- Christmas cyber security
- 5 min read
Why do employee engagement campaigns fail? Carl Sagan once said, while attempting to slice an apple enough times to locate an individual atom, “If you...
Carl Sagan once said, while attempting to slice an apple enough times to locate an individual atom, “If you wish to make an apple pie from scratch, you must first invent the universe.”Few scientists ever engaged with an audience as effectively as Sagan did. He explained complex ideas in a simple, creative and emotional manner.And while few can hope to equal or surpass great communicators like Carl Sagan, there are several pitfalls we can wisely step around to avoid communicating irrelevancies.
Emily Wilson, Communications Manager at Bright Innovation, says:“I think employee engagement hinges on the simple question, ‘is it relevant?’. You have to try to engage people with something that they need to know, that helps them do their job, or they are interested in.”"
Ultimately, engagement is an act of volition. An employee may not be able to avoid hearing a message, but they can certainly choose whether they want to engage with it. This is where so many employee engagement campaigns fail – forgetting to jump over to the other side of the fence and ask: “Why would I sit up and pay attention here?”.Here are a few key points of failure, replicated all too often in employee engagement campaigns. Dodge these and you may just deliver successfully:
Your employees are human beings, not vending machines. And they will not engage with your campaign if it employs complex, jargon-riddled language. Talk to your audience in clear and plain language – and connect emotionally with them as individuals.
There is a big difference between an employee who does something because they are ‘told to’, and one who does it because they are engaged and motivated. When crafting employee communications put yourself in their shoes and ask: “Why should I care?”. Ensure your messaging addresses the real needs of the target audience by plainly telling them how it will impact them and what they need to do. If an employee understands why it’s important – they are more likely to comply and be engaged.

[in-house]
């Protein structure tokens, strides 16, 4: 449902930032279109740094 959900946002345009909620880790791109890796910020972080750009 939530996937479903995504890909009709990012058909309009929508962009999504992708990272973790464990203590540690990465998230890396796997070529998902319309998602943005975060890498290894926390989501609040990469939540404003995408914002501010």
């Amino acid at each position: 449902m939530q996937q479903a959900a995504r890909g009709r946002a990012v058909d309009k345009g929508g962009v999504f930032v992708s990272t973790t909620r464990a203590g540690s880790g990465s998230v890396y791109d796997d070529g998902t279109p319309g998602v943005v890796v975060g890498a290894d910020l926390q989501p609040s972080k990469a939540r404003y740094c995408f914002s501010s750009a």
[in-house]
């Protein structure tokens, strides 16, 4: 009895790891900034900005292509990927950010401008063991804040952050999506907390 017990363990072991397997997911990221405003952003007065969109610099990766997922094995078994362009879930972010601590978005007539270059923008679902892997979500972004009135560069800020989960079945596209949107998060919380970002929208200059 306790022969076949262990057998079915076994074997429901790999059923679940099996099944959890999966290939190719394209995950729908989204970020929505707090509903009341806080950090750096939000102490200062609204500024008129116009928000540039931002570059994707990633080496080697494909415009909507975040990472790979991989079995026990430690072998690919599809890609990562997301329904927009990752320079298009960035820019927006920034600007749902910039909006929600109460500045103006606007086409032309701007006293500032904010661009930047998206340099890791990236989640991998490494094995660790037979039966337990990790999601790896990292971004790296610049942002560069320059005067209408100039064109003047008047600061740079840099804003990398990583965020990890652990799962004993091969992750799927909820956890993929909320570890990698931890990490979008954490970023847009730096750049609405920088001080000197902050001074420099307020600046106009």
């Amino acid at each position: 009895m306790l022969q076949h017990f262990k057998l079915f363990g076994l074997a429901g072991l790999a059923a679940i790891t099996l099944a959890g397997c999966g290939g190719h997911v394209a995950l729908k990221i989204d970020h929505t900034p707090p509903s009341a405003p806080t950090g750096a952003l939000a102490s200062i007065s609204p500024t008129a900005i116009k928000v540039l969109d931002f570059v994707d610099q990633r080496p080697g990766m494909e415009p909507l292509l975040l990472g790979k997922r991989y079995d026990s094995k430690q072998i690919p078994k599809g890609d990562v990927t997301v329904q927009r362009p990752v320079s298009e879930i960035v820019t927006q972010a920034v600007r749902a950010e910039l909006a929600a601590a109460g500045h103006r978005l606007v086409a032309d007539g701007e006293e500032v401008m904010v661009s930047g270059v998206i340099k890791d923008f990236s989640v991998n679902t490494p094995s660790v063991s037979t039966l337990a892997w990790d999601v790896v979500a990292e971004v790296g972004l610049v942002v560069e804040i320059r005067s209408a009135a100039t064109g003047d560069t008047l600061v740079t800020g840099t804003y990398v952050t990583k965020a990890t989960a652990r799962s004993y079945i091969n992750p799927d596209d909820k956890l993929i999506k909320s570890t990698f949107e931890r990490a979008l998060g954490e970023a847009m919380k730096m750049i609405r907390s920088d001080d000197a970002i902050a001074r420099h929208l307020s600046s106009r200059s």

You should foster a culture whereby employees are listened to and feel empowered to speak up and challenge ideas – no matter what their role.
Martin Leggett, Head of Strategy and Behavioural Change at The Security Company (International) Limited, says“Don’t speak, but listen. Once your employees understand their voice counts the door is opened to truly constructive engagement.”"
If the leadership team isn’t promoting your campaign and the role it plays in achieving company goals, how can you expect your employees to take an interest? Ensure your leadership team understands the campaign and is happy to champion its message.
We are used to being bombarded by communications from every direction – whether we are getting on a bus, driving along the motorway, browsing in a shop or reading a restaurant menu. Our senses are perpetually immersed in a constant ‘data din’. You can ensure your campaign stands out from the background noise by delivering an original, creative and personal approach – that your audience can readily relate to.
Don’t rush into launching your employee engagement campaign. Do your research, listen to your employees, engage your leadership team – and stand out.It’s also important to learn from your mistakes.
Frank Dias, Communications Business Partner at Lloyds, says: “Failing isn’t a bad thing. It’s a major part of learning. As long as you’re learning from campaigns that don’t go so well, feed the insight back into your future campaigns.”"
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